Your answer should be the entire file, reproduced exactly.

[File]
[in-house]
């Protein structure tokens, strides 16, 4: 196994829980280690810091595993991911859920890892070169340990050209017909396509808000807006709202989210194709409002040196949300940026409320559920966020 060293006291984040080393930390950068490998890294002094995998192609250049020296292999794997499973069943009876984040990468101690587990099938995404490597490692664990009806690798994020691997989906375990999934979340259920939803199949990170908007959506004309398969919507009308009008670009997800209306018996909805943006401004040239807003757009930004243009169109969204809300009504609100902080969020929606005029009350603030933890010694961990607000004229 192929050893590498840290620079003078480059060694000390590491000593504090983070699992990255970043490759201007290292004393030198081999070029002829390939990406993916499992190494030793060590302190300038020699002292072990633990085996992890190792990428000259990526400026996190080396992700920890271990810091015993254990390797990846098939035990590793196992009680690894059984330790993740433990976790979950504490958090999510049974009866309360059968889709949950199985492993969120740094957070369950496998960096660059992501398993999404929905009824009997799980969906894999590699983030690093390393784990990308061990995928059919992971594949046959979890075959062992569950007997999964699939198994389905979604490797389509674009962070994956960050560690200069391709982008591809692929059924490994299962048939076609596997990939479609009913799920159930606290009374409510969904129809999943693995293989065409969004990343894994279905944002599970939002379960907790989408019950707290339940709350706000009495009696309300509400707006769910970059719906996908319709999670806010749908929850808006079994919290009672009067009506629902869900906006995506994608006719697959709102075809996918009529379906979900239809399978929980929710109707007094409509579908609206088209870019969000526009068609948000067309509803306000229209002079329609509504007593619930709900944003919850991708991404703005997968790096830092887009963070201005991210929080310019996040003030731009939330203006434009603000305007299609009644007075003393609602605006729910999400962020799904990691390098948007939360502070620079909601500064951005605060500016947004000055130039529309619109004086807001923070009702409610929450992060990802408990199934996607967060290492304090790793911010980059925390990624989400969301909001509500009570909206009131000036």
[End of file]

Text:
[in-house]
């Protein structure tokens, strides 16, 4: 196994829980280690810091595993991911859920890892070169340990050209017909396509808000807006709202989210194709409002040196949300940026409320559920966020 060293006291984040080393930390950068490998890294002094995998192609250049020296292999794997499973069943009876984040990468101690587990099938995404490597490692664990009806690798994020691997989906375990999934979340259920939803199949990170908007959506004309398969919507009308009008670009997800209306018996909805943006401004040239807003757009930004243009169109969204809300009504609100902080969020929606005029009350603030933890010694961990607000004229 192929050893590498840290620079003078480059060694000390590491000593504090983070699992990255970043490759201007290292004393030198081999070029002829390939990406993916499992190494030793060590302190300038020699002292072990633990085996992890190792990428000259990526400026996190080396992700920890271990810091015993254990390797990846098939035990590793196992009680690894059984330790993740433990976790979950504490958090999510049974009866309360059968889709949950199985492993969120740094957070369950496998960096660059992501398993999404929905009824009997799980969906894999590699983030690093390393784990990308061990995928059919992971594949046959979890075959062992569950007997999964699939198994389905979604490797389509674009962070994956960050560690200069391709982008591809692929059924490994299962048939076609596997990939479609009913799920159930606290009374409510969904129809999943693995293989065409969004990343894994279905944002599970939002379960907790989408019950707290339940709350706000009495009696309300509400707006769910970059719906996908319709999670806010749908929850808006079994919290009672009067009506629902869900906006995506994608006719697959709102075809996918009529379906979900239809399978929980929710109707007094409509579908609206088209870019969000526009068609948000067309509803306000229209002079329609509504007593619930709900944003919850991708991404703005997968790096830092887009963070201005991210929080310019996040003030731009939330203006434009603000305007299609009644007075003393609602605006729910999400962020799904990691390098948007939360502070620079909601500064951005605060500016947004000055130039529309619109004086807001923070009702409610929450992060990802408990199934996607967060290492304090790793911010980059925390990624989400969301909001509500009570909206009131000036």